July 27, 2023

U.S. Supreme Court Re-examines Standard for Religious Accommodation

On Thursday, June 29, 2023, the United States Supreme Court issued a unanimous decision in the matter of Groff v. Dejoy, holding that employers must demonstrate more than a “de minimis hardship” in their address of religious accommodation in the workplace.  The Court specifically revisited the “standard” set by its 1977 decision in Hardison v. Trans World Airlines, which provided, “that requiring an employer ‘to bear more than a de minimis cost’ to provide a religious accommodation is an undue hard­ship.”  Now, in Groff, the Court has revised the burden holding that “courts should resolve whether a hardship would be substantial in the context of an employer’s business in the commonsense manner that it would use in applying any such test.”  In short, the Supreme Court has re-calibrated the de minimis standard and heightened the burden on employers to establish that reasonable accommodation based on religion, constitutes a definable undue hardship on the cost and operation of their business.

The factual background of the case is critical to future analysis of the impact and application of this decision.  A Pennsylvania resident, Groff, started employment with the United States Postal Service (USPS), in 2012, as a rural carrier associate.  His position was crafted to provide coverage for absent career employees.  Weekend and holiday work was anticipated.  Rural carrier associates were advised upon hire that they needed to be flexible when filling schedule vacancies.  In 2013, USPS contracted with Amazon to deliver packages on Sundays.  This sparked the employment issue for Groff as his Christian religious beliefs preclude him from working on Sundays.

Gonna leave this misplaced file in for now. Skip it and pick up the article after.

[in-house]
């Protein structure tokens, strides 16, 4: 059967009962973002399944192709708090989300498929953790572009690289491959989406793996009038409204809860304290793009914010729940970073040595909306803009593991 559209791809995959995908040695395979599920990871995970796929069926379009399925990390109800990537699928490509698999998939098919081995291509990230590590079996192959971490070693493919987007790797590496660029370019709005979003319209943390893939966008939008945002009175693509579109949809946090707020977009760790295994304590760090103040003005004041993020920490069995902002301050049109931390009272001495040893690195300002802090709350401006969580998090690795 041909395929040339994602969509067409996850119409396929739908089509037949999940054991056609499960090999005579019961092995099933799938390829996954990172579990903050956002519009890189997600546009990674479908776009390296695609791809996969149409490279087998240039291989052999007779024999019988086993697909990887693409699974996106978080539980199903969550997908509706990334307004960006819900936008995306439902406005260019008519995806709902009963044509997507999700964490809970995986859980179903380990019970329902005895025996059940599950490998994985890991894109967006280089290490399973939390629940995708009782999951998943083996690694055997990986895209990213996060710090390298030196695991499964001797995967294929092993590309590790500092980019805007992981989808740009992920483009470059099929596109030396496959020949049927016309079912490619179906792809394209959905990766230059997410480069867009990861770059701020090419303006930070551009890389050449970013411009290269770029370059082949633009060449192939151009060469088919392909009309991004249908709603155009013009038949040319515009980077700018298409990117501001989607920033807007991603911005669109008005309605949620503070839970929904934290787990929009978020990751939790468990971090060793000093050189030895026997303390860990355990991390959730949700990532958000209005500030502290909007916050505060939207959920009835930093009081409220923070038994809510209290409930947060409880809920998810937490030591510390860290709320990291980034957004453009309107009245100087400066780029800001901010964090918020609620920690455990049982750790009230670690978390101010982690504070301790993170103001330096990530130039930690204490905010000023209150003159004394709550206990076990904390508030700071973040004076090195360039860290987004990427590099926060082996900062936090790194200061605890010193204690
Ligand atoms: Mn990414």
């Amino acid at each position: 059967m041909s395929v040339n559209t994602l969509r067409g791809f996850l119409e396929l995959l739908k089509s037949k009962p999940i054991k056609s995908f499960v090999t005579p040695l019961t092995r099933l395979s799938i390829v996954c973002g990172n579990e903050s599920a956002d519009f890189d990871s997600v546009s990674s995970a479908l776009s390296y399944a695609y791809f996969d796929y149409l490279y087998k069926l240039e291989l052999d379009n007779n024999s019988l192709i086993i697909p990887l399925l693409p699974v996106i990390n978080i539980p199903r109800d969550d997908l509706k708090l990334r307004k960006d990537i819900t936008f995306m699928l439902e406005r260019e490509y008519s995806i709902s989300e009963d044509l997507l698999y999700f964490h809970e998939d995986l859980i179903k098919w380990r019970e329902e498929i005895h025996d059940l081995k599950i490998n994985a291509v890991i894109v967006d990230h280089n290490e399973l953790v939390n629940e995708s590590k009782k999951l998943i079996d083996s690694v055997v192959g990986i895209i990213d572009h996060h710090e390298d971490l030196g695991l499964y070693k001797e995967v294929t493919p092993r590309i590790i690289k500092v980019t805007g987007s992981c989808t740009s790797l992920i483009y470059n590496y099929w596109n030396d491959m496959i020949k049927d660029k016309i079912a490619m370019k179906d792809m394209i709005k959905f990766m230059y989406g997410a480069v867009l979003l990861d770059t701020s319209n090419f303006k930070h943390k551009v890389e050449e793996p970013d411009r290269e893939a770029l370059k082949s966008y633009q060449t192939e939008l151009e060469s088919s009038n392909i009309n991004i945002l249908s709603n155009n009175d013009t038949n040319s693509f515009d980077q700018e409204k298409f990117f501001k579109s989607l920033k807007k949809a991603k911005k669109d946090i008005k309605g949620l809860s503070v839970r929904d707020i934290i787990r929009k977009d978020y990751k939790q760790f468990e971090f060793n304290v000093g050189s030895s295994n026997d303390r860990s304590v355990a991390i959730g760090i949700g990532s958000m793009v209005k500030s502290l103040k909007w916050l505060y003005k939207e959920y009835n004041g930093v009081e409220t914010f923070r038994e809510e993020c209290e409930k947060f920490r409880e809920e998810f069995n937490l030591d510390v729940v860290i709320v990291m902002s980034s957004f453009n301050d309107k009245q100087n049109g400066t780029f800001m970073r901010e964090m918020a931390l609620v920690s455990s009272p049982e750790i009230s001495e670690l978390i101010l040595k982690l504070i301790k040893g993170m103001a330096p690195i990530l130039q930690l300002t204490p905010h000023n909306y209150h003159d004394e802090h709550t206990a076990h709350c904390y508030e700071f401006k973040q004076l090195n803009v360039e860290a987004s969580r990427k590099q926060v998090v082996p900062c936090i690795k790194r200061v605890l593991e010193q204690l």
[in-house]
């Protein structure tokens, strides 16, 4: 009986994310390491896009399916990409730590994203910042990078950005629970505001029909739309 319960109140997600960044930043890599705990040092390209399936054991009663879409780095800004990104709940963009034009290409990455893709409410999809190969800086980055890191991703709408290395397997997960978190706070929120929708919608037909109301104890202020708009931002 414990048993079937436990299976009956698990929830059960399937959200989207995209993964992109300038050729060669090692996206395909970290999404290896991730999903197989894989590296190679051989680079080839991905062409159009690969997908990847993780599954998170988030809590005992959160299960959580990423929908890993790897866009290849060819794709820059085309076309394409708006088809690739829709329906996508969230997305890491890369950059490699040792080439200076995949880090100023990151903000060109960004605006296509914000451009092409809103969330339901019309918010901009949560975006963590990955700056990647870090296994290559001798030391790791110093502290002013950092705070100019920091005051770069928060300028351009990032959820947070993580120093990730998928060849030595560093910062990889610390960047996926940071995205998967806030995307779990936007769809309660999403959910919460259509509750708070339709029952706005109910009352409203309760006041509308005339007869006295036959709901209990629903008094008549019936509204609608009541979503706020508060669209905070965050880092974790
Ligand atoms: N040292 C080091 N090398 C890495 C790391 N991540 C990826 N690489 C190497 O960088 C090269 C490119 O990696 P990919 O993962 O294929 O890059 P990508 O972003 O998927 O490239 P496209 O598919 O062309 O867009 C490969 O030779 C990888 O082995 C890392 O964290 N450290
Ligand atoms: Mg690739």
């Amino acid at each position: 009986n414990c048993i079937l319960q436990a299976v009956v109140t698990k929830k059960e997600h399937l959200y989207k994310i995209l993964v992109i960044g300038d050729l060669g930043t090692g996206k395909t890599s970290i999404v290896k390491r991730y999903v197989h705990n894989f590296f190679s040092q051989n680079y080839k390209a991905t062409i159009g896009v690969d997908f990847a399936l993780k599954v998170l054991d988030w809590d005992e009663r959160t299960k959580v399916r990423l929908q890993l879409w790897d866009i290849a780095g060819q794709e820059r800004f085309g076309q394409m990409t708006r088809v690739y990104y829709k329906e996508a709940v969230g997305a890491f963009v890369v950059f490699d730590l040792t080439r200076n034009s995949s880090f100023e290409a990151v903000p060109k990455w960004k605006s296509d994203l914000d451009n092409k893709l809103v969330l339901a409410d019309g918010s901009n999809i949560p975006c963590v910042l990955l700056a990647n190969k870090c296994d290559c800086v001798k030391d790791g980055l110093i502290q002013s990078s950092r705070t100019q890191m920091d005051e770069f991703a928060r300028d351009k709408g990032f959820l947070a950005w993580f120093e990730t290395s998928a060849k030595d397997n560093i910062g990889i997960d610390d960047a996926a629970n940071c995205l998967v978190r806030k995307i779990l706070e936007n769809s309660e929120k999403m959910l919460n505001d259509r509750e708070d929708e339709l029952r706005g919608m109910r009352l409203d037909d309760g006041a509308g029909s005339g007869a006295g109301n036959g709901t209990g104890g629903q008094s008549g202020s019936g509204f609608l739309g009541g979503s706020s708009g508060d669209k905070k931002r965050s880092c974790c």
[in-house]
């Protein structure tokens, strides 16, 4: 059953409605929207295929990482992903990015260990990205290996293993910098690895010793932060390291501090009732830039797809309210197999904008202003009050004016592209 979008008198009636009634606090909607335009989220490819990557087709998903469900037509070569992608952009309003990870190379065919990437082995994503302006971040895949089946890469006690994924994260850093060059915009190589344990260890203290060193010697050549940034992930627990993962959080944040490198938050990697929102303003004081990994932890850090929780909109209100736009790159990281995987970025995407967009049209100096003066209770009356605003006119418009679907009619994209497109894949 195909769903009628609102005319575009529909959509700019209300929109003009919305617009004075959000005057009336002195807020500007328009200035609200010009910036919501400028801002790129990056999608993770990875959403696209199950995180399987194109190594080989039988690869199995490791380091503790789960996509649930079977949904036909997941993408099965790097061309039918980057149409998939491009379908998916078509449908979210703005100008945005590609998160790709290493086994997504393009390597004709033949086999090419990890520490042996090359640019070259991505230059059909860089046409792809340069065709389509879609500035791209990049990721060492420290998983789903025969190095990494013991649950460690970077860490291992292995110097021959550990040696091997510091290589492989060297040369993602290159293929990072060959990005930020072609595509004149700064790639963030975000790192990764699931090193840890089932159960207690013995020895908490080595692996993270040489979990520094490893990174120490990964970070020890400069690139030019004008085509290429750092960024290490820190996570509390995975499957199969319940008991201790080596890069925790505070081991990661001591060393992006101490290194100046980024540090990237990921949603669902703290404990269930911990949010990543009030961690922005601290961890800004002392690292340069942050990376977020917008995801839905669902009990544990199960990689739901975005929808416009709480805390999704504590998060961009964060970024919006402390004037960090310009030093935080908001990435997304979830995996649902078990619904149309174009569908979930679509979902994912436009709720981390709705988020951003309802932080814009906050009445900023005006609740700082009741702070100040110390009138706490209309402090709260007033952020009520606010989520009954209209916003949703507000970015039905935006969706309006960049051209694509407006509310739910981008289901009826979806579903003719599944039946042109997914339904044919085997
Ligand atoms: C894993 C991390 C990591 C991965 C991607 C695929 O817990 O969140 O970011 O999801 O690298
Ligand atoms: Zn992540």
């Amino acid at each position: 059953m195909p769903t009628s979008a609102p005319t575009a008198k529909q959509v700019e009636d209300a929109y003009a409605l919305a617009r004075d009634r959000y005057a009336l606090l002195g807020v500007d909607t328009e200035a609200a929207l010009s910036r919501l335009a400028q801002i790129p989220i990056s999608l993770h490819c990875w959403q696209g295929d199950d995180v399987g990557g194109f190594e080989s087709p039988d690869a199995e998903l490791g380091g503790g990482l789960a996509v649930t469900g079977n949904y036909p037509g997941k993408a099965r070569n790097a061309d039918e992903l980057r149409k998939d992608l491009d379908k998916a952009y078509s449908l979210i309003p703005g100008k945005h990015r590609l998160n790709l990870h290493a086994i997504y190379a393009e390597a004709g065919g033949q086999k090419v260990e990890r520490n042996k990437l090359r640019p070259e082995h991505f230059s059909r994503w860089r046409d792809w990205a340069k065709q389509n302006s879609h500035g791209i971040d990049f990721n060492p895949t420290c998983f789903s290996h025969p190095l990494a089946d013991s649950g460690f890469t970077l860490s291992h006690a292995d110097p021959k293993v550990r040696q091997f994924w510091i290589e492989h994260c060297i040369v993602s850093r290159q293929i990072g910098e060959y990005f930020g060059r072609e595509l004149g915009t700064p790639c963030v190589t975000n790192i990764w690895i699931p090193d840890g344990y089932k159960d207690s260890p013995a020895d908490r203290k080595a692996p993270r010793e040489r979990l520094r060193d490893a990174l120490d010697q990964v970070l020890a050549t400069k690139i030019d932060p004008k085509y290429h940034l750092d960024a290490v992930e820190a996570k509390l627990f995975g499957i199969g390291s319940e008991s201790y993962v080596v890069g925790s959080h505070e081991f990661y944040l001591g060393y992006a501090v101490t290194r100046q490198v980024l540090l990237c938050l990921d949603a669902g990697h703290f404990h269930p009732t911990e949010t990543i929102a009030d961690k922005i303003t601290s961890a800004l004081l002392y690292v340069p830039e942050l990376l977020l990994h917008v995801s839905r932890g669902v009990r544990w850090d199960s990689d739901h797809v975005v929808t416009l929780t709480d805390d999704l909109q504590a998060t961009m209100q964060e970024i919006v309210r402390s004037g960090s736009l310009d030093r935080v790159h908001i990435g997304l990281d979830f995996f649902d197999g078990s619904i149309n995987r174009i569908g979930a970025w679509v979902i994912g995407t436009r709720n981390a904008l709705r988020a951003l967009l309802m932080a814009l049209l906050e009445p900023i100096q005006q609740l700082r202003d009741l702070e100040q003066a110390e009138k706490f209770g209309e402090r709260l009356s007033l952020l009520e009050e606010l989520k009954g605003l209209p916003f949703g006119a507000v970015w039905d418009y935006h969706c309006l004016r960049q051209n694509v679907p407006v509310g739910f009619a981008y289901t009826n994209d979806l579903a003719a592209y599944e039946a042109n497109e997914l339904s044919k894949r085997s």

According to the U.S. Supreme Court Decision, some accommodations were proposed by the USPS.  One accommodation offered was to adjust Groff’s schedule to allow him to come to work after attending religious services.  Another accommodation proposed he should see if other workers could pick up his shifts.  The USPS even suggested Groff choose a different day to observe the Sabbath.  Groff transferred to another position with an office that did not deliver on Sundays notwithstanding the contract with Amazon.  Unfortunately, demand finally caught up to that station, requiring Groff to be scheduled for deliveries on Sunday.  Groff, unwilling to work Sundays, was disciplined under USPS prevailing policy.

In 2019, Groff resigned his position stating, “he had been unable to find an accommodating employment atmosphere with the USPS that would honor his religious beliefs.”  Groff argued that for him it was not simply a matter of attending church, “It’s about obeying the Lord and putting the entire day aside and glorify Him.”

The lower court relied on Hardison holding that the “de minimis standard” was met.  Specifically, the Third Circuit found, that exempting Groff from Sunday work “had imposed on his coworkers, disrupted the workplace and workflow, and diminished employee morale.”